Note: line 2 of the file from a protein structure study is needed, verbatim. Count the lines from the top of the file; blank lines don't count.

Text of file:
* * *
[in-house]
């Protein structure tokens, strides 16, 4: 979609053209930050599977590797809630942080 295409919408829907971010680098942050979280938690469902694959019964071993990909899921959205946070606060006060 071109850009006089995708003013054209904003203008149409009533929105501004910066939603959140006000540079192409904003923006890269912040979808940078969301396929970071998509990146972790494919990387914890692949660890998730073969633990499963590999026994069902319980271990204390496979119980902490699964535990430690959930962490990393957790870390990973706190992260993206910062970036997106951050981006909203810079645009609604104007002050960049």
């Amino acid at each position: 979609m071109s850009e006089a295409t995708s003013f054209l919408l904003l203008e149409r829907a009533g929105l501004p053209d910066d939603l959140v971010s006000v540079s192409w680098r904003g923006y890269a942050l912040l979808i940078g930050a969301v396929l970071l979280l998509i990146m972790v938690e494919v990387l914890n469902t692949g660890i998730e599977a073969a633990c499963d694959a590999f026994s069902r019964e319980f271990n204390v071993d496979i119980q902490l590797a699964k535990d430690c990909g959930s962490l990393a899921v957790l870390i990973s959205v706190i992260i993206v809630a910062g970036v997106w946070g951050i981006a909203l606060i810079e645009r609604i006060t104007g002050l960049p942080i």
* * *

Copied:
């Protein structure tokens, strides 16, 4: 979609053209930050599977590797809630942080 295409919408829907971010680098942050979280938690469902694959019964071993990909899921959205946070606060006060 071109850009006089995708003013054209904003203008149409009533929105501004910066939603959140006000540079192409904003923006890269912040979808940078969301396929970071998509990146972790494919990387914890692949660890998730073969633990499963590999026994069902319980271990204390496979119980902490699964535990430690959930962490990393957790870390990973706190992260993206910062970036997106951050981006909203810079645009609604104007002050960049």